Understeer - How To Fix It

Understeer means that the motorcycle wants to go straight in corners or climb out of ruts. It is a balance problem and indicates that the front is higher than the rear.

To make sure the motorcycle performs at its best the balance must be correct. Balance is weight distribution between the front and the rear wheel. An "unbalance" will result in bad steering characteristics.

The Balance can be out for various reasons. One main reason for understeering is that you are too heavy for the springs (click here for the spring rate article). So before you plunge into this article you want to make sure that your bike is set up right. Once you have done that and the handling problems prevail then you can go on to apply this piece of advice.

How Do I Get The Balance Right?

So there are 4 unwanted situations:

  • either front is too high
  • or rear is too low

Both result in front higher than rear

  • either rear is too high
  • or front is too low

Both result in rear higher than front

In this article we will focus on the front-higher-than-rear-problem. When the dirt bike rides like a chopper you will experience understeer. The front wheel tends to push out or climb out of ruts in turns. You may also have difficulties finding the lines. It might feel quite stable on fast straights but feels not agile enough in tight sections.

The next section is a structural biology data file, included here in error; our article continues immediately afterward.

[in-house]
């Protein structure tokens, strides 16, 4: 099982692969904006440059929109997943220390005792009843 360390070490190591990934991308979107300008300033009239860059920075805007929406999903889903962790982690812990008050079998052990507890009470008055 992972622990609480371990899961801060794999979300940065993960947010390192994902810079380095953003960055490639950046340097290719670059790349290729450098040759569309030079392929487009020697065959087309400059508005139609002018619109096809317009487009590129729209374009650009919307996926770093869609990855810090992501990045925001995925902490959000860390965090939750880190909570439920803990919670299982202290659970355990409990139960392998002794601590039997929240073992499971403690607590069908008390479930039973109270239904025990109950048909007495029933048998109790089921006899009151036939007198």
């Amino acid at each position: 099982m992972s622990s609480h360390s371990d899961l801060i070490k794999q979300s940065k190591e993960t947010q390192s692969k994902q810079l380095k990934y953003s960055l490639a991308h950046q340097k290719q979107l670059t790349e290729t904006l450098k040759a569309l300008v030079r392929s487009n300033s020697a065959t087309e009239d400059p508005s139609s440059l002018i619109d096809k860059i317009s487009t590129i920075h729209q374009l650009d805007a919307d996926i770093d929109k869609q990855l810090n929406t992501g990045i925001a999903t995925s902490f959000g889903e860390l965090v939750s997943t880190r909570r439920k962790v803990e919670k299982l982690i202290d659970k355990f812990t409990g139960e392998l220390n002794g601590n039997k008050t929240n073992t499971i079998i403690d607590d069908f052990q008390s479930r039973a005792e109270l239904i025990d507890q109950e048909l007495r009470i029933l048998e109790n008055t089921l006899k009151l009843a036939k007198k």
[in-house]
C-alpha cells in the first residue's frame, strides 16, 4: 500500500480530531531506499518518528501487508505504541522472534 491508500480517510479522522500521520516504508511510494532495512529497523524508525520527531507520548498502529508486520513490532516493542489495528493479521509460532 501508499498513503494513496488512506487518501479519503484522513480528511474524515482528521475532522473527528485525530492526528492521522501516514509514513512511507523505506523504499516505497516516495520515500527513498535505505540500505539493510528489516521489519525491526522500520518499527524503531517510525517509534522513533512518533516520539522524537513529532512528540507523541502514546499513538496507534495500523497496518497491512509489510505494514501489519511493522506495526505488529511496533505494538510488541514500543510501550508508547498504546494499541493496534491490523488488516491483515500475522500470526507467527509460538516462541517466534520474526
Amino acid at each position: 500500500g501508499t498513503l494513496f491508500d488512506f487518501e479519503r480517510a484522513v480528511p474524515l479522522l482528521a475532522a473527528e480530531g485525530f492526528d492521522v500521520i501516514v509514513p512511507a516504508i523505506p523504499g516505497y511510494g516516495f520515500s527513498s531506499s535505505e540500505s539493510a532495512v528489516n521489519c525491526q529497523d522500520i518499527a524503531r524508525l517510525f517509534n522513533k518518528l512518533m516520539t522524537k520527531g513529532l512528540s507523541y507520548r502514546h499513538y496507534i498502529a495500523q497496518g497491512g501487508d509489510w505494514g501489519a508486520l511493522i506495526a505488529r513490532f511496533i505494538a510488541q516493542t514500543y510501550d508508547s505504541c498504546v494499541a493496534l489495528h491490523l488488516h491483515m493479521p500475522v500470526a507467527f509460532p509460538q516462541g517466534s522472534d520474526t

For the rear-higher-than-front-problem please refer to my headshake and oversteer articles.

How To Fix The Understeer Problem

First you have to find out whether the front is higher than the rear or vice versa. This is important so you know where to start. Check how the bike looks when it is settling under its own weight. And how does it look when you are sitting on it. This will give you and indicator if the main problem is the front or the back.

Before you start

Before you start keep the basic rules of suspension set up in mind.

  • Once again: make sure static and rider sag are within the recommended range
  • have the standard clicks front and rear when you start and don't change more than 3 clicks at the time
  • only change one thing at the time or you lose track of what has the most influence


If The Front Is Higher Than The Rear

...and you want to make the front lower

  • Raise the forks a few mm through the triple clamps (moves front wheel closer up towards handlebar)
  • If you have preload adjusters on your fork remove some preload
  • Close rebound 3 clicks (slower rebound) or open compression (softer compression) 3 clicks


If The Rear Is Lower Than The Front

...and you want to make the rear higher

  • Add preload on your shock but stay with the recommended range of static and rider sag
  • Add compression damping (harder comp) or reduce rebound (faster reb)


What else

Stay always as close as possible to standard click settings!

The standard click settings have been tested for weeks on end with top sponsored riders on all sorts of terrain. So you have a setting that works very well, if you have the right springs and your bike is balanced.

Make the adjustments in the following order:

  • Fork triple clamp
  • Fork preload
  • Shock preload
  • Shock and fork damping

This is the most efficient way to understand the effects. If you do change the fork position in the clamps make sure you tighten the lower triple clamp to the recommended torque as over tightening has serious negative effects on your fork performance.

If you are not so familiar with you click adjusters read this article.


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Return from UNDERSTEER to SUSPENSION

Return from OVERSTEER to DIRT BIKE SECRETS


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